The early years
One of the first areas of the Chinese economy to open up to foreign competition, under Deng Xiaoping’s economic reforms, was the telecom infrastructure sector. Huawei was established by a man by the name of Ren Zhengfei. Yes, Ren was a Major in the PLA and in 1983, along with a million others, he lost his job.
During his time with the PLA, Ren was in fact a civil engineer building bridges and factories. In 1987, he was a 44-year- old businessman who had suffered a number of failures but wanted to try again in the telecommunications field. With funds invested by five colleagues to provide working capital of about EUR 4 000, he started Huawei.
At the time, he had little support and many things were stacked against him. When Huawei first started, the Swedish multinational Ericsson had already been in China for three years. In fact, there were nine international communications equipment manufacturers doing business in China at the time.
Also, during this period, over 400 Chinese telecom manufacturers sprang up. Competition was based around the big cities of Shanghai, Beijing and Guangzhou. Huawei didn’t stand a chance. So, establishing their headquarters in the new city of Shenzhen, the sales force went west to the remote and regional areas of China.
At the time, money was tight. The rules around private companies meant that bank loans were virtually impossible to secure. Out of necessity, the Huawei staff share ownership structure was developed to raise the capital necessary for growth.
It has been the backbone of the company’s success. Shares were offered to retain staff. Today, 96 000 employees own Huawei, with our largest single shareholding belonging to our founder Ren Zhengfei, who has 1.4 % of the company.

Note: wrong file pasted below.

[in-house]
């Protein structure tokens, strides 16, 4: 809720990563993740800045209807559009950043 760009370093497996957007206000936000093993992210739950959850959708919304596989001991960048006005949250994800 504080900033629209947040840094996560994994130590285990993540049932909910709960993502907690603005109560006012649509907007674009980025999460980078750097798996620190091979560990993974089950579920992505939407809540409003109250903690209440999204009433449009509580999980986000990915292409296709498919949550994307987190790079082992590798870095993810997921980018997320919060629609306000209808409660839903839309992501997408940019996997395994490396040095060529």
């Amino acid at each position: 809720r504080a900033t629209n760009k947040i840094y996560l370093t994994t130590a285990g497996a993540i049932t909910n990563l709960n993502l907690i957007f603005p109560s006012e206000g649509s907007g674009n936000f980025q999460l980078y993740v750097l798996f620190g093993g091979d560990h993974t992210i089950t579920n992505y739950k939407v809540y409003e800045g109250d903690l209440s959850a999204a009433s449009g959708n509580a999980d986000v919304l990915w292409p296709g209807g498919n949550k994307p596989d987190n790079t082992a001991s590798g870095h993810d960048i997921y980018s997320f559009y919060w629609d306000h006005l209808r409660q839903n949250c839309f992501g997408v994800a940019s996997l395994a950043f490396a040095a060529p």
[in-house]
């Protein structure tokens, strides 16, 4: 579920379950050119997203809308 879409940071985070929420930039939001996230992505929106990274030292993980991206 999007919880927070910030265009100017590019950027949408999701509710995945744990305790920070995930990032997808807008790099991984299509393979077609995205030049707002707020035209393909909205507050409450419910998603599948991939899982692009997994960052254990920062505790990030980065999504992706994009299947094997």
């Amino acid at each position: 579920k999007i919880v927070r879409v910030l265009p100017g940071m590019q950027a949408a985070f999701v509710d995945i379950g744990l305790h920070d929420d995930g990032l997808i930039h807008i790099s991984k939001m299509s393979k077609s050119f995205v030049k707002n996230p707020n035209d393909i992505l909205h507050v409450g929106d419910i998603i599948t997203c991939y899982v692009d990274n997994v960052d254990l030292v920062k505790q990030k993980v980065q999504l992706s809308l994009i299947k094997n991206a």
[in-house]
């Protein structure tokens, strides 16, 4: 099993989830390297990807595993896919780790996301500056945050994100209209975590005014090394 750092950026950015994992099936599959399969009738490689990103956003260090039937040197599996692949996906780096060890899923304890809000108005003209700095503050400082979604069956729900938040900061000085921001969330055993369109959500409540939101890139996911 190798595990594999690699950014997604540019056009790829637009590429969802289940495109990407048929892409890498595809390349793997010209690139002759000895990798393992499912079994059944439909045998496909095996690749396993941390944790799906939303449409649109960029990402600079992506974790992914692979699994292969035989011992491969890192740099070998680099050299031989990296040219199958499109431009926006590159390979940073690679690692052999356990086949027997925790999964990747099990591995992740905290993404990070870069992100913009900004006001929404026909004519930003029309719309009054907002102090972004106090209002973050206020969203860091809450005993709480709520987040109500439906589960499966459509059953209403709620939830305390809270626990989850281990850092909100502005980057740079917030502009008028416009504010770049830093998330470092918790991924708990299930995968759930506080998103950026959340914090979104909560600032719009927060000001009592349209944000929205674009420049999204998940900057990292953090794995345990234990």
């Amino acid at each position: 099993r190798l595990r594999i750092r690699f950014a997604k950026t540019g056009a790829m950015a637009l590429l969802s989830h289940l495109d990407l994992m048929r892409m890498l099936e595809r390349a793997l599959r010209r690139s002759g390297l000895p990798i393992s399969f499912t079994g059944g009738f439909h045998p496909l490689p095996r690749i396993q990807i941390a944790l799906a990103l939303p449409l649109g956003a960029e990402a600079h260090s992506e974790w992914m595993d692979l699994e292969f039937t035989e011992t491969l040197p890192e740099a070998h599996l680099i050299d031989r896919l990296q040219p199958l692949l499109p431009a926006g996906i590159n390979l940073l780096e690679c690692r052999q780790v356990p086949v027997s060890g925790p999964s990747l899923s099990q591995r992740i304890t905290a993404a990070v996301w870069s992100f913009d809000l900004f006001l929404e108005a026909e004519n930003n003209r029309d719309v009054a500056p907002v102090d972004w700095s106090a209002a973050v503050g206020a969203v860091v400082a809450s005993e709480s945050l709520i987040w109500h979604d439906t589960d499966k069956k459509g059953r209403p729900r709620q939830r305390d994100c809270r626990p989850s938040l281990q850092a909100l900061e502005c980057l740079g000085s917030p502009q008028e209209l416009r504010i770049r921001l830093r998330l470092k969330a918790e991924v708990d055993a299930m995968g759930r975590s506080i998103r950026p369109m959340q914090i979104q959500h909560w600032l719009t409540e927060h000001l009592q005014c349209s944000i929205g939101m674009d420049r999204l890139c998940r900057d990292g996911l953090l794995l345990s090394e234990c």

Mr Ren has always admired US business models. He noted they focused heavily on R&D, and he looked at their business structures during a visit to the US. He then hired expert companies to help him grow his business – IBM, PWC, KPMG, Hay Group, etc.
In 2000, Huawei went global. It was a slow start, with only 1 % of revenue coming from outside of China. However, it changed the course of our company’s history – and, more importantly, upended the entire telecom sector. Just as in China, Huawei went to the markets that the global giants of the time ignored. Africa, the Middle East, South-East Asia. The timing proved right. Huawei missed the 2G era and started focusing on 3G R&D.
As the dot-com bubble had burst, competitors spent less on R&D, giving Huawei an opportunity to catch up, turning a technology gap into a level playing field. Huawei knew that better technology was the key to success, so the company mandated that a minimum of 10 % of revenue needed to be spent on R&D.
By the time 4G arrived, Huawei had become a global leader. Huawei is a 100% employee- owned private company operating in 170 countries. More than one third of the world’s population uses Huawei technology for their daily communications needs.
With such reach, it is no surprise Huawei receives plenty of attention from global regulators and security agencies. As Huawei’s Global Head of Cyber Security John Suffolk often says: “Huawei is the most poked, prodded and audited company on the planet.”